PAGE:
CO2 emissions – a greater focus
Shoran explains, “If the cars of the future are to be built where the customer is, then the robot manufacturers will also have to be based locally. A versatile factory requires mobile robotic systems, versatile logistics and the use of cloud services. Due to demographic changes, there will be a greater focus on assistance robotics and robots providing useful support to workers carrying out strenuous and non-ergonomic tasks. There will be a greater focus on CO2 emissions in the automotive industry. Around 30 per cent of the total CO2 emissions attributable to a car are currently accounted for by the production of raw materials and the manufacture of the car itself. Robot manufacturers, among others, are key to reducing these emission levels.”

Industry 4.0 is not simply a buzzword. KUKA is driving and shaping Industry 4.0. Turning ideal conceptions of the “smart factory” into reality is only possible with high-performance production systems that are efficient yet also flexible. KUKA already offers products that are ready for Industry 4.0. He further states, “These include mobile robotic systems with autonomous navigation software, as well as developments in the field of human-robot collaboration, such as the KUKA LBR iiwa, which is designed for direct collaboration between humans and robots and supports workers carrying out strenuous and unergonomic tasks.” KUKA places the greatest importance on internationally recognised, open standards in order to guarantee customers maximum interoperability. The flexibility of the smart factory as part of Industry 4.0 results primarily from the combination of IT technologies (in particular the cloud and big data) with classic automation technology – it can be called “Industry meets IT”. Networking of the individual Industry 4.0 components plays a central role here. Together with strong partners, the company will offer solutions based on a high-performance, standardised infrastructure.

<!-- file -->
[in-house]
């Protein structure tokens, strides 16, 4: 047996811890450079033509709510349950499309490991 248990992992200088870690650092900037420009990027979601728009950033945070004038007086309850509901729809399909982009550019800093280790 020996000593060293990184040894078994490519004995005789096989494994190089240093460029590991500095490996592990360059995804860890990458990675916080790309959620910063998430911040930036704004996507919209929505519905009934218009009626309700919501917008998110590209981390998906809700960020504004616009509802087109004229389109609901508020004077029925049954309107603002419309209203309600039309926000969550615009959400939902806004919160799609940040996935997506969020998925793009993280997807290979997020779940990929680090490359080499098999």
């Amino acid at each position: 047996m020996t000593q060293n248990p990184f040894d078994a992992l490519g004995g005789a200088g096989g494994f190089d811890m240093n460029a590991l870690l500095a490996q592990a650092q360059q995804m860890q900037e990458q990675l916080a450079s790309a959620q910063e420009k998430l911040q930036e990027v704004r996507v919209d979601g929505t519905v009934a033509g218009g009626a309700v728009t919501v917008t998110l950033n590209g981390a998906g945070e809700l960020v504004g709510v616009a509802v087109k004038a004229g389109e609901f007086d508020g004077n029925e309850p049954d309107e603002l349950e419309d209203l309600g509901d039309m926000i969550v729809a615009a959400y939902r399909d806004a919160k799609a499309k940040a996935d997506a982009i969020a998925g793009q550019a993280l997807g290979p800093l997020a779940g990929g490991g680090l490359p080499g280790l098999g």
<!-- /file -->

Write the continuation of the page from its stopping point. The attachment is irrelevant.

Automation Studio: A single uniform programming tool
Deshpande informs, “Automation Studio the single powerful programming tool provides an extensive simulation environment together with an excellent integration with Maplesim, Matlab and E-PLAN softwares. This enables machine builders to program, simulate and commission not only robots available in the market from different vendors but also in-house developed robots irrespective of the number of axes.”